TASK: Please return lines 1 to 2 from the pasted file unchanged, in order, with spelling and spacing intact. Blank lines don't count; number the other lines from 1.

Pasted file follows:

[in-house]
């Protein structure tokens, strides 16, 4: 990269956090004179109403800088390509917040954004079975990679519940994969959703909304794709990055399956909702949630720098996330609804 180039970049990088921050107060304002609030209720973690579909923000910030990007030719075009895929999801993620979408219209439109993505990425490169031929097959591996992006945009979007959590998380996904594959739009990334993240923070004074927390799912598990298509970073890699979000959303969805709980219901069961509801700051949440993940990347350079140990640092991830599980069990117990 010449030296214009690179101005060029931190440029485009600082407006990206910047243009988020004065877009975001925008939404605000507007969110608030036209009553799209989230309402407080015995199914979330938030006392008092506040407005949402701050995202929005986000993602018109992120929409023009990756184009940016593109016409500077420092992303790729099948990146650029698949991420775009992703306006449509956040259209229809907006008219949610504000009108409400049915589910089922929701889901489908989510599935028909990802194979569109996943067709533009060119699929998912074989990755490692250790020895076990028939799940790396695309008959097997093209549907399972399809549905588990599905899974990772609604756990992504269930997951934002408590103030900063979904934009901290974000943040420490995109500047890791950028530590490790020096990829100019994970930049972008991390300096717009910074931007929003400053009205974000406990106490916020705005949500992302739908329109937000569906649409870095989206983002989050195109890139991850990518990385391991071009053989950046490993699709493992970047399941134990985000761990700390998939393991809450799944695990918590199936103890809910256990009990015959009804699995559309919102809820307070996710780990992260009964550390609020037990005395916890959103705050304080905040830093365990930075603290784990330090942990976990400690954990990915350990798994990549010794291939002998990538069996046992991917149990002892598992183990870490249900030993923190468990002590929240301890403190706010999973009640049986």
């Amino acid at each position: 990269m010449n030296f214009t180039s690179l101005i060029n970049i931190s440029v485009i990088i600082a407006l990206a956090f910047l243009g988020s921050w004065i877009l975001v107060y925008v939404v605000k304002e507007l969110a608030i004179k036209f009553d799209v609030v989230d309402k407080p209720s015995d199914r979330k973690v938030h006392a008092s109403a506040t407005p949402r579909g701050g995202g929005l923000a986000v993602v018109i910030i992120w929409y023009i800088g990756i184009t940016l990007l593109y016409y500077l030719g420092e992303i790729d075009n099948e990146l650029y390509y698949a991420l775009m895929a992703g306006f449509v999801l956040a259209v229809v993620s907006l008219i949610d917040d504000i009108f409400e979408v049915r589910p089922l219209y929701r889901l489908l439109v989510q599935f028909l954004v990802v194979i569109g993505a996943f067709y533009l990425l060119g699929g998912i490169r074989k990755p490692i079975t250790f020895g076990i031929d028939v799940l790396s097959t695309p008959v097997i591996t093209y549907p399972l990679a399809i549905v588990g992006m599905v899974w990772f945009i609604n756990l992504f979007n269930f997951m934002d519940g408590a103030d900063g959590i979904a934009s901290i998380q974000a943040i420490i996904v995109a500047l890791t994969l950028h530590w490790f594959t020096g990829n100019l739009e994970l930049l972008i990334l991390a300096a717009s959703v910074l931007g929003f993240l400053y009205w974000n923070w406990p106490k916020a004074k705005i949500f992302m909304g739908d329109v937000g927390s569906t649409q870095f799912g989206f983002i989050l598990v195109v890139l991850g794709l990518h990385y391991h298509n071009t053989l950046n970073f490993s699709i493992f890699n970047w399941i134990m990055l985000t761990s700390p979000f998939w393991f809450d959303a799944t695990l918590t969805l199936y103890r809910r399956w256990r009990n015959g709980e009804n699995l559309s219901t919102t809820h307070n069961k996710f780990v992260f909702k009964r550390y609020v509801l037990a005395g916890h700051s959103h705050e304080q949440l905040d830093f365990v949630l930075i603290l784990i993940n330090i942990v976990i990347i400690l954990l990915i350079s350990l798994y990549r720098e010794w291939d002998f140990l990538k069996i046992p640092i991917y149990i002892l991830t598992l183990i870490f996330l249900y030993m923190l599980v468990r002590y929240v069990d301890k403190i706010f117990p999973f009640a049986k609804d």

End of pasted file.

[in-house]
């Protein structure tokens, strides 16, 4: 990269956090004179109403800088390509917040954004079975990679519940994969959703909304794709990055399956909702949630720098996330609804 180039970049990088921050107060304002609030209720973690579909923000910030990007030719075009895929999801993620979408219209439109993505990425490169031929097959591996992006945009979007959590998380996904594959739009990334993240923070004074927390799912598990298509970073890699979000959303969805709980219901069961509801700051949440993940990347350079140990640092991830599980069990117990 010449030296214009690179101005060029931190440029485009600082407006990206910047243009988020004065877009975001925008939404605000507007969110608030036209009553799209989230309402407080015995199914979330938030006392008092506040407005949402701050995202929005986000993602018109992120929409023009990756184009940016593109016409500077420092992303790729099948990146650029698949991420775009992703306006449509956040259209229809907006008219949610504000009108409400049915589910089922929701889901489908989510599935028909990802194979569109996943067709533009060119699929998912074989990755490692250790020895076990028939799940790396695309008959097997093209549907399972399809549905588990599905899974990772609604756990992504269930997951934002408590103030900063979904934009901290974000943040420490995109500047890791950028530590490790020096990829100019994970930049972008991390300096717009910074931007929003400053009205974000406990106490916020705005949500992302739908329109937000569906649409870095989206983002989050195109890139991850990518990385391991071009053989950046490993699709493992970047399941134990985000761990700390998939393991809450799944695990918590199936103890809910256990009990015959009804699995559309919102809820307070996710780990992260009964550390609020037990005395916890959103705050304080905040830093365990930075603290784990330090942990976990400690954990990915350990798994990549010794291939002998990538069996046992991917149990002892598992183990870490249900030993923190468990002590929240301890403190706010999973009640049986």